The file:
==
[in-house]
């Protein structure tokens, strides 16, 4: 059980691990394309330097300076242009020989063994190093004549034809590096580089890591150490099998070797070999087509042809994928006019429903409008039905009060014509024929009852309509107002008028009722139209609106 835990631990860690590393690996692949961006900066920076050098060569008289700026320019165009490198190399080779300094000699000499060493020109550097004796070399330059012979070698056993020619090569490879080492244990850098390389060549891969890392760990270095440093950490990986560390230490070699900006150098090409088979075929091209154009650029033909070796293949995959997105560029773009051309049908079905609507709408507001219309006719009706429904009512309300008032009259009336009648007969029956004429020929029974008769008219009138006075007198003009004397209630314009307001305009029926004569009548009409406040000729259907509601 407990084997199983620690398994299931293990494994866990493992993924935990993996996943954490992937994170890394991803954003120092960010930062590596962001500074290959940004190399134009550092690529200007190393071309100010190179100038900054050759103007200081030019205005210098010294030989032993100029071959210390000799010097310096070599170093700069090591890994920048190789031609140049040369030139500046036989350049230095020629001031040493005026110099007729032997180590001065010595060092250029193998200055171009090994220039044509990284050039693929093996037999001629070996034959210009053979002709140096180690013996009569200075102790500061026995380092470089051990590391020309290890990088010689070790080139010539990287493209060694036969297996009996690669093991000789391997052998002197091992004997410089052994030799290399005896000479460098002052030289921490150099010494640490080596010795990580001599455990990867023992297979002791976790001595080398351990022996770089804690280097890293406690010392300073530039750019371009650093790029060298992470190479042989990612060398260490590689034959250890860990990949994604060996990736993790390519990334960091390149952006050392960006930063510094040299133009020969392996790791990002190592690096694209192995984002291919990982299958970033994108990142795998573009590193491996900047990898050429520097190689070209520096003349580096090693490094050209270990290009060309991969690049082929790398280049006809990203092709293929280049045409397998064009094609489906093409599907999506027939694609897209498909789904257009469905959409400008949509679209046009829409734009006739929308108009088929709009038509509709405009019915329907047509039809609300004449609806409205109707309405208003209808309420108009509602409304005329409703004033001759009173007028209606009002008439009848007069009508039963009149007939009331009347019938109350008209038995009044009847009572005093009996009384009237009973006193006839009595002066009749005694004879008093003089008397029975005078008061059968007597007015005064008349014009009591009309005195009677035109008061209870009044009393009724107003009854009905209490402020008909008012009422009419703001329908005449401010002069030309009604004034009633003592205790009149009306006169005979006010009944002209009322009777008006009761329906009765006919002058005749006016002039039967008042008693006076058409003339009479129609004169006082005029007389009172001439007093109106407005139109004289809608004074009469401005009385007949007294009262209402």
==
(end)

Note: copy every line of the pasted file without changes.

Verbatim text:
[in-house]
């Protein structure tokens, strides 16, 4: 059980691990394309330097300076242009020989063994190093004549034809590096580089890591150490099998070797070999087509042809994928006019429903409008039905009060014509024929009852309509107002008028009722139209609106 835990631990860690590393690996692949961006900066920076050098060569008289700026320019165009490198190399080779300094000699000499060493020109550097004796070399330059012979070698056993020619090569490879080492244990850098390389060549891969890392760990270095440093950490990986560390230490070699900006150098090409088979075929091209154009650029033909070796293949995959997105560029773009051309049908079905609507709408507001219309006719009706429904009512309300008032009259009336009648007969029956004429020929029974008769008219009138006075007198003009004397209630314009307001305009029926004569009548009409406040000729259907509601 407990084997199983620690398994299931293990494994866990493992993924935990993996996943954490992937994170890394991803954003120092960010930062590596962001500074290959940004190399134009550092690529200007190393071309100010190179100038900054050759103007200081030019205005210098010294030989032993100029071959210390000799010097310096070599170093700069090591890994920048190789031609140049040369030139500046036989350049230095020629001031040493005026110099007729032997180590001065010595060092250029193998200055171009090994220039044509990284050039693929093996037999001629070996034959210009053979002709140096180690013996009569200075102790500061026995380092470089051990590391020309290890990088010689070790080139010539990287493209060694036969297996009996690669093991000789391997052998002197091992004997410089052994030799290399005896000479460098002052030289921490150099010494640490080596010795990580001599455990990867023992297979002791976790001595080398351990022996770089804690280097890293406690010392300073530039750019371009650093790029060298992470190479042989990612060398260490590689034959250890860990990949994604060996990736993790390519990334960091390149952006050392960006930063510094040299133009020969392996790791990002190592690096694209192995984002291919990982299958970033994108990142795998573009590193491996900047990898050429520097190689070209520096003349580096090693490094050209270990290009060309991969690049082929790398280049006809990203092709293929280049045409397998064009094609489906093409599907999506027939694609897209498909789904257009469905959409400008949509679209046009829409734009006739929308108009088929709009038509509709405009019915329907047509039809609300004449609806409205109707309405208003209808309420108009509602409304005329409703004033001759009173007028209606009002008439009848007069009508039963009149007939009331009347019938109350008209038995009044009847009572005093009996009384009237009973006193006839009595002066009749005694004879008093003089008397029975005078008061059968007597007015005064008349014009009591009309005195009677035109008061209870009044009393009724107003009854009905209490402020008909008012009422009419703001329908005449401010002069030309009604004034009633003592205790009149009306006169005979006010009944002209009322009777008006009761329906009765006919002058005749006016002039039967008042008693006076058409003339009479129609004169006082005029007389009172001439007093109106407005139109004289809608004074009469401005009385007949007294009262209402």